Founded by Désiré Vilmart in 1890, the Vilmart et Cie Estate has produced their own wines since the very beginning. Taking over the reins in 1995, Laurent Champs is the fifth generation to run this outstanding 11-hectare estate in the Premier Cru of Rilly la Montagne. Spread over only 12 parcels, Laurent’s dedication and his life’s work can best be seen walking through his impressive vineyard holdings.
“We use cover crops in 7 of 9 rows as a rule and do extensive soil work to keep the vines and the soils healthy,” Laurent says, standing at the top a hillside vineyard. “You see, the aspect of the vineyard in Champagne is very important. Most of the vineyards here in Rilly are facing north or east. It is only here that we see a perfect south facing hillside.”
The vineyard is Blanches Voies, widely regarded as the finest vineyard in the village, a rare south facing hillside village in the otherwise north facing stretch of the Montagne de Reims. Blanches Voies is split into two sections: Blanches Voies Hautes and Blanches Voies Bas. Blanches Voies Hautes is very chalky in the top section and planted to Chardonnay; the lower section, Blanches Voies Bas, has more top soil and is planted to Pinot Noir.
Laurent has 5 hectares in this 15-hectare vineyard, which is the source for his vintage wine ‘Grand Cellier d’Or’ (80% Chardonnay, 20% Pinot Noir) and his celebrated top wine, ‘Coeur de Cuvée’ (80% Chardonnay, 20% Pinot Noir). Both wines come from the same vineyard, but different parcels. ‘Coeur de Cuvée’ comes from the oldest vines that are over 60-years-old, while the ‘Grand Cellier d’Or’ comes from vines around 50 years.
‘Coeur de Cuvée’ refers to the center (or “heart”) of the traditionally four-thousand-kilogram press, which Laurent still employs. From a pressing of four thousand kilograms of grapes, a yield of 2,550 liters of juice makes up the cuvée. For ‘Coeur de Cuvée,’ only this center 1,400 liters – referred to as the “coeur” or “heart” – of the cuvée is used. (Traditionally, this is why barrels in Champagne were 255 liters – one pressing would produce exactly 10 barrels of wine.) The must is fermented and raised in 1-3-year-old barrique from Damy for ten months; like all of Laurent’s wines, it does not go through malolactic process. “It was my father who started making this wine, aged in oak barrels. The first vintage was 1989 and this wine has been made in every vintage, apart from the 1994 vintage. My father didn’t control for malo, but for me, this is very important to the style of my wines and the precision that I want.”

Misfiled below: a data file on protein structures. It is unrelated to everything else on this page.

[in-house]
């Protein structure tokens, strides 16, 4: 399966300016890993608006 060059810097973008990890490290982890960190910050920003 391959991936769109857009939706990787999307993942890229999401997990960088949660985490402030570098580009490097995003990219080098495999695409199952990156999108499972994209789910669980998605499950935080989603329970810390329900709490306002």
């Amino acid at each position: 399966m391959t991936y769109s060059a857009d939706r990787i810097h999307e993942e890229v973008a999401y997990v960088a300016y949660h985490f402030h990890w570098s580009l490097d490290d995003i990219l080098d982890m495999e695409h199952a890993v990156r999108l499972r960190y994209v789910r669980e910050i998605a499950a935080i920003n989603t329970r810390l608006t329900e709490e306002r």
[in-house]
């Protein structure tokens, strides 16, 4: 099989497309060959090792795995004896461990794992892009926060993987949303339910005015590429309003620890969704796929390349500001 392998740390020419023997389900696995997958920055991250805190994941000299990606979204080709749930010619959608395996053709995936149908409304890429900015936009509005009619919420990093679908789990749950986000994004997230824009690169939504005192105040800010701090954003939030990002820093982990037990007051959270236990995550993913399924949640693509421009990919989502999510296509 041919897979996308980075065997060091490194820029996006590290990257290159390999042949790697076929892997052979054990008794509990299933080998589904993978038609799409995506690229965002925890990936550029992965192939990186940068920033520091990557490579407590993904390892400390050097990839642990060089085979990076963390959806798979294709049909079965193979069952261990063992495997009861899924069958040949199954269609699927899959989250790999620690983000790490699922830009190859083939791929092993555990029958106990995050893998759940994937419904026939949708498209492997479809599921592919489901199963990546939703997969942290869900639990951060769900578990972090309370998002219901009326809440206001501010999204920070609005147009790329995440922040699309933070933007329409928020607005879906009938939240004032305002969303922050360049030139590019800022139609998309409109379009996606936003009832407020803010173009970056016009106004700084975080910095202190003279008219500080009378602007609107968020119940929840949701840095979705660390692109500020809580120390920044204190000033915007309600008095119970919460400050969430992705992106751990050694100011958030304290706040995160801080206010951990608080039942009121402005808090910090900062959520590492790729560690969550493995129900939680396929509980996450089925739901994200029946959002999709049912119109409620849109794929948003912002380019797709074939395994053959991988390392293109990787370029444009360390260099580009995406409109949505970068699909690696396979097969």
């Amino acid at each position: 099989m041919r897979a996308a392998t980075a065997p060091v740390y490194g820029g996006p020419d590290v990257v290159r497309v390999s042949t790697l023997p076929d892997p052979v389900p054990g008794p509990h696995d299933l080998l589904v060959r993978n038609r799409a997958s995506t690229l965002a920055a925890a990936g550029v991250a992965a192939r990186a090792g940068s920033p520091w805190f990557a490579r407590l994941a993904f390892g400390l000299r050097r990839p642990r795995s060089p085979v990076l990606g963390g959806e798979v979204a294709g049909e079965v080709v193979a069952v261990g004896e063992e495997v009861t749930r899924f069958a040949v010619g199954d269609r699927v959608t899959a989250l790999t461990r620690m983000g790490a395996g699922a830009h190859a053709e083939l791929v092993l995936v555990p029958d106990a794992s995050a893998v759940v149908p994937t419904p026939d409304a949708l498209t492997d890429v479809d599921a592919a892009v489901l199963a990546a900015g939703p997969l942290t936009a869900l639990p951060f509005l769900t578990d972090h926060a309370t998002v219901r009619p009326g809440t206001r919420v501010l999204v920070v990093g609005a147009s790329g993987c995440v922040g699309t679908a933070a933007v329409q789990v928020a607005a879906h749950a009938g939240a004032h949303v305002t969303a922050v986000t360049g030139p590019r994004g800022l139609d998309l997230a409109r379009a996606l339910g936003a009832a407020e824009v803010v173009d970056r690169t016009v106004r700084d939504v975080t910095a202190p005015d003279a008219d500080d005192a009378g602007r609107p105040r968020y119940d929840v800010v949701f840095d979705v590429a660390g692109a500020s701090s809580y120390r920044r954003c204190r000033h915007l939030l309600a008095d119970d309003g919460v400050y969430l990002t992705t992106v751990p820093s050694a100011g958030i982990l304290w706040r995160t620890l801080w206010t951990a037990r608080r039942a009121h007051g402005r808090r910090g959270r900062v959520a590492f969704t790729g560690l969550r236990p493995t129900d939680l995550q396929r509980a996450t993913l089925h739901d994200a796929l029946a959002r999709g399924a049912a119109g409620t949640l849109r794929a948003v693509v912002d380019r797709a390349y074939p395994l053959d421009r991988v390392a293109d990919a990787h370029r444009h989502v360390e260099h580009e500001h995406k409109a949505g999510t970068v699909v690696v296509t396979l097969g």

Vilmart’s vintage wine, ‘Grand Cellier d’Or,’ comes from 50-year-old vines in Blanches Voies and Laurent uses only the cuvée here as well – 2550 liters from a four thousand kilogram pressing – but teh fermentation vessels and elevage is different. ‘Grand Cellier d’Or’ is aged in 4-5th use barriques for 10 months without malo, before racking and bottling.